As Women Age, Less Sex Can Mean More Satisfaction
Numerous quantitative studies have shown that many aspects of sexual function decline in midlife women. But the news might not be all bad, as a new study done at the University of Pittsburgh demonstrates how many midlife women are effectively adapting to changes in sexual function and actually experiencing greater satisfaction. The study was presented at the 2016 Annual Meeting of The North American Menopause Society (NAMS) in Orlando, October 5th to 8th.
A release from NAMS reports that the new qualitative study was designed to dig deeper than previous studies that focused on specific physical changes such as vaginal dryness, lower libido, and decreased responsiveness. Talking at length with three different focus groups and reviewing 20 interviews, the researchers sought to better understand women’s feelings about their body changes and how they were coping.
Of note was the fact that more women attributed negative changes such as lower libido and decreased frequency of sex to psychosocial stresses, including family and career, than to biological factors such as menopause. For some women, partner issues, including partner health problems, relationship discord, and partner sexual dysfunction, were identified as major causes of negative sexual changes. In fact, several women noted that their libidos were much higher than their male partners’ were.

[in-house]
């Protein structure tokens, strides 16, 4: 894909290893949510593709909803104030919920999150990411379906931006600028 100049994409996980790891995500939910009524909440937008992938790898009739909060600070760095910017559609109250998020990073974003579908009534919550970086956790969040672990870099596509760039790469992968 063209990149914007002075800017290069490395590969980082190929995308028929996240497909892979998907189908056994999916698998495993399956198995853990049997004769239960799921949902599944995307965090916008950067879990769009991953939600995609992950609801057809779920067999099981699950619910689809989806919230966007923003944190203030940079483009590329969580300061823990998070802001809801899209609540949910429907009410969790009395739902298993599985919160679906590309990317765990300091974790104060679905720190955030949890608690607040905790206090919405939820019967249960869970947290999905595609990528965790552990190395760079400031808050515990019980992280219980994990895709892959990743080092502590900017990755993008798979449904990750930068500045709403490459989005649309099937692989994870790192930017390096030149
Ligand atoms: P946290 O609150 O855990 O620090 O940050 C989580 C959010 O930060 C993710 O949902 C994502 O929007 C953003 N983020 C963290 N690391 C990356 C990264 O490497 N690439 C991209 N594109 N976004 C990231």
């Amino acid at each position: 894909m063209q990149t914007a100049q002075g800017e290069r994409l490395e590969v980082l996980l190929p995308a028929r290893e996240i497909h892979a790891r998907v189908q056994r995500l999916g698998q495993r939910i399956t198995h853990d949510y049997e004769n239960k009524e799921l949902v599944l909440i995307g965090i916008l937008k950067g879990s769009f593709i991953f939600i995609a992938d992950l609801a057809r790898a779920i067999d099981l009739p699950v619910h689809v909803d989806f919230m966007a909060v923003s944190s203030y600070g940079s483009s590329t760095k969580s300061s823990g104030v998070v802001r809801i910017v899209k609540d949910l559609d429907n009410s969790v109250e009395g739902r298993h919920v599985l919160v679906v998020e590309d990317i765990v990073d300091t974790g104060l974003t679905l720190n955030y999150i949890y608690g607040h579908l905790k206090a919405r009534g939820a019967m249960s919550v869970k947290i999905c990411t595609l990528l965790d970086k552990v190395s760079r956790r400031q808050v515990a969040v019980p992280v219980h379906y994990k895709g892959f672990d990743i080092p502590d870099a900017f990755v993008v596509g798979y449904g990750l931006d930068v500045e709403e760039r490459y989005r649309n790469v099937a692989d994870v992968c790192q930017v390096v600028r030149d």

Among the women who reported positive changes, several women noted that although the frequency of sexual activity had decreased, their satisfaction with sex had increased. They attributed these positive changes to higher self-confidence, increased self-knowledge, and better communication skills as they aged.
The release quotes lead author Holly Thomas, MD, assistant professor of medicine at the University of Pittsburg, as saying, “One of the most enlightening findings of this study was the large number of women who had successfully adapted to any negative changes by modifying their expectations regarding sexual activity, putting more emphasis on the emotional and intimacy aspects of sex, or adapting the sex acts themselves.” .
Adaptations reported included use of vaginal lubricants, lengthening foreplay, incorporating other types of sex besides penetrative intercourse (oral and manual stimulation), trying other sexual positions, masturbating more, and encouraging use of erectile dysfunction treatments for their partners.
“As this study demonstrates, healthcare providers need to have honest conversations with their midlife women patients to fully evaluate changes in sexual function and be ready to explore psychosocial and interpersonal factors, as well as physical changes, to effectively identify proper treatment,” says Dr. JoAnn Pinkerton, NAMS executive director.